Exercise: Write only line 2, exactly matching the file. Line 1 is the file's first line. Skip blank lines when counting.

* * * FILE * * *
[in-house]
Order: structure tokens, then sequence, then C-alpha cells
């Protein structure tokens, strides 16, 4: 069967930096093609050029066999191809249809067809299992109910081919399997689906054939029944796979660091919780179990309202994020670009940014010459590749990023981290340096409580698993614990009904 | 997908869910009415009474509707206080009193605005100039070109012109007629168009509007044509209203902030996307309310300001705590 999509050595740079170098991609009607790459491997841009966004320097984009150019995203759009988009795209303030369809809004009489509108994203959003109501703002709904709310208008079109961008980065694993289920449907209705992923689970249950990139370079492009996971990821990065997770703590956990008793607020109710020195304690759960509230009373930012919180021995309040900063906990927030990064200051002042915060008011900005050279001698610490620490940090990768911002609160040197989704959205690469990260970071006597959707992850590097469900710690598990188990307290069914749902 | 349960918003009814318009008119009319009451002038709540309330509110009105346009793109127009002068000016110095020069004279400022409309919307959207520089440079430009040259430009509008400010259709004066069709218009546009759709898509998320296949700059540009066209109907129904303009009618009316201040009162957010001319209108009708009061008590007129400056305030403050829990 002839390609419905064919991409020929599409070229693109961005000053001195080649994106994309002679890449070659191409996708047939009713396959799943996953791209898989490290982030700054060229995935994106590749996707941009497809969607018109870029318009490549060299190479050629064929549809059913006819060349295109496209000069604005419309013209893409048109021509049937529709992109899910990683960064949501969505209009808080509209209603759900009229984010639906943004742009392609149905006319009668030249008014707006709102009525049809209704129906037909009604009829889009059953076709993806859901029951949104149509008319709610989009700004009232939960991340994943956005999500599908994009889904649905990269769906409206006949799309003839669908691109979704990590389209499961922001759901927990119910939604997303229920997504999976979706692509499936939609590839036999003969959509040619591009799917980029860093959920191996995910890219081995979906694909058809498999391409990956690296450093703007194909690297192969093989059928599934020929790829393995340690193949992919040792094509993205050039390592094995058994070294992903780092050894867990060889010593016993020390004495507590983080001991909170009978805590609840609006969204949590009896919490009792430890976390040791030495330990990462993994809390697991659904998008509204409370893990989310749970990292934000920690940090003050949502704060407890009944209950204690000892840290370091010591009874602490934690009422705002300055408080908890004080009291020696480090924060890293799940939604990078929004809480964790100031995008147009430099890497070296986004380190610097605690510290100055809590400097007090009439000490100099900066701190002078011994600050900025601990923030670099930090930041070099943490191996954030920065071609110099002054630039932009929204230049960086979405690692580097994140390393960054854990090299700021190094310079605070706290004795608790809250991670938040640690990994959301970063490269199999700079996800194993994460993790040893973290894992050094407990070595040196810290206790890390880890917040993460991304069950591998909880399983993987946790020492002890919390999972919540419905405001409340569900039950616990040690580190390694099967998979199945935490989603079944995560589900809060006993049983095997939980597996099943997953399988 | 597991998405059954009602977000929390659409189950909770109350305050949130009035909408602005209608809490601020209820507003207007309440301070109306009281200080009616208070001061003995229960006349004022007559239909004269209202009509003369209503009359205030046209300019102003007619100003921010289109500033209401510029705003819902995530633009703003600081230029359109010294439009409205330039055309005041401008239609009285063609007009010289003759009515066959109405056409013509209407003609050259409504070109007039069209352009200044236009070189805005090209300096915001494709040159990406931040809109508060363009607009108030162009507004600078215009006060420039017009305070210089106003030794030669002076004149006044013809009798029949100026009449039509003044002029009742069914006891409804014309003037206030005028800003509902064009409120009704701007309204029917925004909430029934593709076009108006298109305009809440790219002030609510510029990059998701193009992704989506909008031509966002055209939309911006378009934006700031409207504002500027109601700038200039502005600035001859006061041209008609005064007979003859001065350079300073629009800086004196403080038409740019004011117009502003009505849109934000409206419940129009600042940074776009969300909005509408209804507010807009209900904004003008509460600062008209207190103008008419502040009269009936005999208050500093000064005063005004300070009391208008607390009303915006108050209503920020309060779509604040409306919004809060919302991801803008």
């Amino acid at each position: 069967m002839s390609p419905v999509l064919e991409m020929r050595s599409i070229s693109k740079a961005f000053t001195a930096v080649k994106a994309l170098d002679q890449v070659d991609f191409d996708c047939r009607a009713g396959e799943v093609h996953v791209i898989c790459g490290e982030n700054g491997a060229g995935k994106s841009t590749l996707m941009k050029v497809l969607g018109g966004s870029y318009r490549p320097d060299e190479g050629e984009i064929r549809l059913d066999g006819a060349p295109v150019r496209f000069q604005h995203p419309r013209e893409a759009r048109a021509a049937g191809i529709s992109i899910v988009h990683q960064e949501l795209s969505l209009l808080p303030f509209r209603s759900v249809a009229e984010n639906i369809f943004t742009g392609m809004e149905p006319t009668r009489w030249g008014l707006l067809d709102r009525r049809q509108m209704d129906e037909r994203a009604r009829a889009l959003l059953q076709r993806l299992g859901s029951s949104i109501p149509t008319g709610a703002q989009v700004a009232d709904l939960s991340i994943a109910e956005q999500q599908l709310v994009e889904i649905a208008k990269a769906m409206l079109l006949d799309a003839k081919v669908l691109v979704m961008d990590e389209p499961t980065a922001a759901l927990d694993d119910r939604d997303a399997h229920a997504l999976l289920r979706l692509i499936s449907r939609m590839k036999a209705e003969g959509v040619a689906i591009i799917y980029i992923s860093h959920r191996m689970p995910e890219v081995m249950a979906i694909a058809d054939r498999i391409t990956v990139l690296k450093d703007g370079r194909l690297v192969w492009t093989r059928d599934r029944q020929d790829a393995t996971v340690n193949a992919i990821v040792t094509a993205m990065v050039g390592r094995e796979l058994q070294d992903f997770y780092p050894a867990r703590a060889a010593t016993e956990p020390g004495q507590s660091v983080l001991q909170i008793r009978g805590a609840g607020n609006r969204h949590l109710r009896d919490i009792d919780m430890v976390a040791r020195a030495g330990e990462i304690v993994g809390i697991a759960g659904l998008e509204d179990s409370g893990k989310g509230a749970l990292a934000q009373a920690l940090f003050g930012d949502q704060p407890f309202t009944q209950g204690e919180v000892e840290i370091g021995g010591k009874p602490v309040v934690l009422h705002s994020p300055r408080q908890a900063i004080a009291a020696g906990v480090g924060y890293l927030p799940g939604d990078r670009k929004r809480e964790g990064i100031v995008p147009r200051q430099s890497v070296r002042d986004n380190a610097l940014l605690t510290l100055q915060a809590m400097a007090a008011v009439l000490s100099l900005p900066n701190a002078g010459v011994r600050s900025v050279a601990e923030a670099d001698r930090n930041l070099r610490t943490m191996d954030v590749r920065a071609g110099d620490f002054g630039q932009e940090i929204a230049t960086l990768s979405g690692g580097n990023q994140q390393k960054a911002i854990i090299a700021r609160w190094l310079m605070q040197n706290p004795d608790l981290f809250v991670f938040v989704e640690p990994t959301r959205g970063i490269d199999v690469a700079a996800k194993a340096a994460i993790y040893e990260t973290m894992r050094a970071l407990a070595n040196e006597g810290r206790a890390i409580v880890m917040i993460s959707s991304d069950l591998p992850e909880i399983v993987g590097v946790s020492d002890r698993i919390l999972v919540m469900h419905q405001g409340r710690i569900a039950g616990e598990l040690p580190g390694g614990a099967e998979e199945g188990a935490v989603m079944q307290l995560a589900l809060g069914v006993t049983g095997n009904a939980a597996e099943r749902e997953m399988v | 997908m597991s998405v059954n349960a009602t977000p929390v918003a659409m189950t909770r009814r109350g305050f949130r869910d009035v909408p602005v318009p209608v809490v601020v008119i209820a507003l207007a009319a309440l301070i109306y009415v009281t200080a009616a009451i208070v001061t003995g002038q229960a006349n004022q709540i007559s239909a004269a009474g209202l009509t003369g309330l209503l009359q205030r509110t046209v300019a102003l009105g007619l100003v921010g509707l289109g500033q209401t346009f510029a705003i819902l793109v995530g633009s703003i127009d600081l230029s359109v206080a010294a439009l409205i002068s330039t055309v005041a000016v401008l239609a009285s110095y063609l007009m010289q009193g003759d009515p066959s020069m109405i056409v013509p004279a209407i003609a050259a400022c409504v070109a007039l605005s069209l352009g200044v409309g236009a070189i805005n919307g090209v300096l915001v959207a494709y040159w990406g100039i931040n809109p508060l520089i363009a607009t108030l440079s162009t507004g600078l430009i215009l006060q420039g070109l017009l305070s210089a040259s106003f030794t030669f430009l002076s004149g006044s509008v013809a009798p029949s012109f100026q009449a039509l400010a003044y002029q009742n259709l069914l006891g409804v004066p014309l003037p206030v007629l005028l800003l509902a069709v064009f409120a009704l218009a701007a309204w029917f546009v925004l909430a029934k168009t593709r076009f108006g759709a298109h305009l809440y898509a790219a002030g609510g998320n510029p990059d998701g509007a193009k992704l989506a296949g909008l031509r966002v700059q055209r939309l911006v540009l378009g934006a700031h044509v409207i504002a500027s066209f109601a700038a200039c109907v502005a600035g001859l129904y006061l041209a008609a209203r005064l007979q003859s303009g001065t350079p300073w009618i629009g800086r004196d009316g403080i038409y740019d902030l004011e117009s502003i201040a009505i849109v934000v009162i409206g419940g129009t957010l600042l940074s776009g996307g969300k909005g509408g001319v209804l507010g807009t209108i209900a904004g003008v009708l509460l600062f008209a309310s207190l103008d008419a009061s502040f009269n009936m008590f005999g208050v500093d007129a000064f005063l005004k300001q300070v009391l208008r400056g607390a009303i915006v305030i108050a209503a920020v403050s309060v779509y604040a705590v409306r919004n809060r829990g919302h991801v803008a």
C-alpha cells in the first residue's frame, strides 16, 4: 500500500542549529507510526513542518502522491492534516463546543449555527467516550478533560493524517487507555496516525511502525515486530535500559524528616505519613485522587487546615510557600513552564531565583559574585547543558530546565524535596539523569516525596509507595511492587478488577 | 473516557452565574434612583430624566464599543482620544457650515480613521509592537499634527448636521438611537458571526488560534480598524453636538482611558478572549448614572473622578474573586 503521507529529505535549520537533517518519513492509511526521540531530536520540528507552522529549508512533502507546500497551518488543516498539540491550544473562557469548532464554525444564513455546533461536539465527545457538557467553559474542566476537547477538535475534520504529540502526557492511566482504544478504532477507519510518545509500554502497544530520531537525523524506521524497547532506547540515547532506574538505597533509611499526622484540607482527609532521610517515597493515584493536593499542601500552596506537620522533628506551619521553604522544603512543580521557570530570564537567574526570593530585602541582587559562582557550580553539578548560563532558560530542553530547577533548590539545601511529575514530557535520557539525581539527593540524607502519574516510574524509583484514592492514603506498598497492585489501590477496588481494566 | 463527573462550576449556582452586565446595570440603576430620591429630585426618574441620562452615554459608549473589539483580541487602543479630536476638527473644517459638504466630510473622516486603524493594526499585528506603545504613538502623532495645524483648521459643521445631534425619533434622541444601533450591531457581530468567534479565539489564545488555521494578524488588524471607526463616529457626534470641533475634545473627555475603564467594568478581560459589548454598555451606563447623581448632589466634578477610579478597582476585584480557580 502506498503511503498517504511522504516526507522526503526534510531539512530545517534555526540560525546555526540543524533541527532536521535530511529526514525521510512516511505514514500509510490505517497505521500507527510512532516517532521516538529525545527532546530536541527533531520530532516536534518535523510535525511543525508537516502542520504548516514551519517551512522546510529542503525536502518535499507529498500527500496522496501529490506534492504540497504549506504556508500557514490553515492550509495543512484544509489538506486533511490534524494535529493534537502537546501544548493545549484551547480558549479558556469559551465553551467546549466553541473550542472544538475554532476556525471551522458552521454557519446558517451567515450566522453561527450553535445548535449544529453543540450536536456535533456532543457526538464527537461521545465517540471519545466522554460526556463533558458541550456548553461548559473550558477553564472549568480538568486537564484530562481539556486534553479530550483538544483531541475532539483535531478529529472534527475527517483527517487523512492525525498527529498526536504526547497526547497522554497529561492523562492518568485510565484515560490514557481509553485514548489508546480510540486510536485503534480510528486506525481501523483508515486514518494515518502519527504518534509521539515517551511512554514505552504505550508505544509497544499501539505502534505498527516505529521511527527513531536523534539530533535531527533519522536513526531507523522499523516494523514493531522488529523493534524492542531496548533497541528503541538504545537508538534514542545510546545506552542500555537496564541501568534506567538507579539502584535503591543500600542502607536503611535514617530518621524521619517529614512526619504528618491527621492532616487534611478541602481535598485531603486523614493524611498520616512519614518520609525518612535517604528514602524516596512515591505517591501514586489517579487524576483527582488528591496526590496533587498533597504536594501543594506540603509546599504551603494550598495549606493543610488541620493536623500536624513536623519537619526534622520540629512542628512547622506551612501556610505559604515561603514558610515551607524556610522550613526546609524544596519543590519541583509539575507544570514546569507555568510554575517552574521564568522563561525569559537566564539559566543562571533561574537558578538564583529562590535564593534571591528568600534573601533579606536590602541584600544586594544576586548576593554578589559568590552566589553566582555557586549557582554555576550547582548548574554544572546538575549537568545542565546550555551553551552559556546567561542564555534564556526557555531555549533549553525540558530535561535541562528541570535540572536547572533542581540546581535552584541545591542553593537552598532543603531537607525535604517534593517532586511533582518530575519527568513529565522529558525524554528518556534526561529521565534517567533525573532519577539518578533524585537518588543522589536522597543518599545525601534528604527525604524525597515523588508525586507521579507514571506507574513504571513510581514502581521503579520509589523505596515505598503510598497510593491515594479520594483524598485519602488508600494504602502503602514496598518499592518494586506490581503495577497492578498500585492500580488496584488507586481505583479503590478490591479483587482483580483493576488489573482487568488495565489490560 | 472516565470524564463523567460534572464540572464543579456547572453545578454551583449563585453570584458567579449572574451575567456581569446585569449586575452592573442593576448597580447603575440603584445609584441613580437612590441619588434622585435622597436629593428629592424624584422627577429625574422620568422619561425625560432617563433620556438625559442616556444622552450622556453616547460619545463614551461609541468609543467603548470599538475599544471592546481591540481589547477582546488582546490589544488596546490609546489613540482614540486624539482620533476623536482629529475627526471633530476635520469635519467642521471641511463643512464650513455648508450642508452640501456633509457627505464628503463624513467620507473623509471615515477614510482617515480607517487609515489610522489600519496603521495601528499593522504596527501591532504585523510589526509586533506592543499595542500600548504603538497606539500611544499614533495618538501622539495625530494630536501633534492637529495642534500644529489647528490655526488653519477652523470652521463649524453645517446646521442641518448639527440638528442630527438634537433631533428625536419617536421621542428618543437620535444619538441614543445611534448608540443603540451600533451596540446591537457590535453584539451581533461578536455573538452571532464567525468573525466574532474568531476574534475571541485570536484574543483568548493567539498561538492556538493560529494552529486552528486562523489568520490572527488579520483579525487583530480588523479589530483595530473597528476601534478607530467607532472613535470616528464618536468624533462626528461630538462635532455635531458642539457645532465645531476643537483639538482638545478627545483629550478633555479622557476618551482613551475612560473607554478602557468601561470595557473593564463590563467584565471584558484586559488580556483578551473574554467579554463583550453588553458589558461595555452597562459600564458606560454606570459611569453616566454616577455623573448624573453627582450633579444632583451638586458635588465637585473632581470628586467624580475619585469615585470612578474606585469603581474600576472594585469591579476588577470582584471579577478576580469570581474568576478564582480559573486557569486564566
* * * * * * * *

Order: structure tokens, then sequence, then C-alpha cells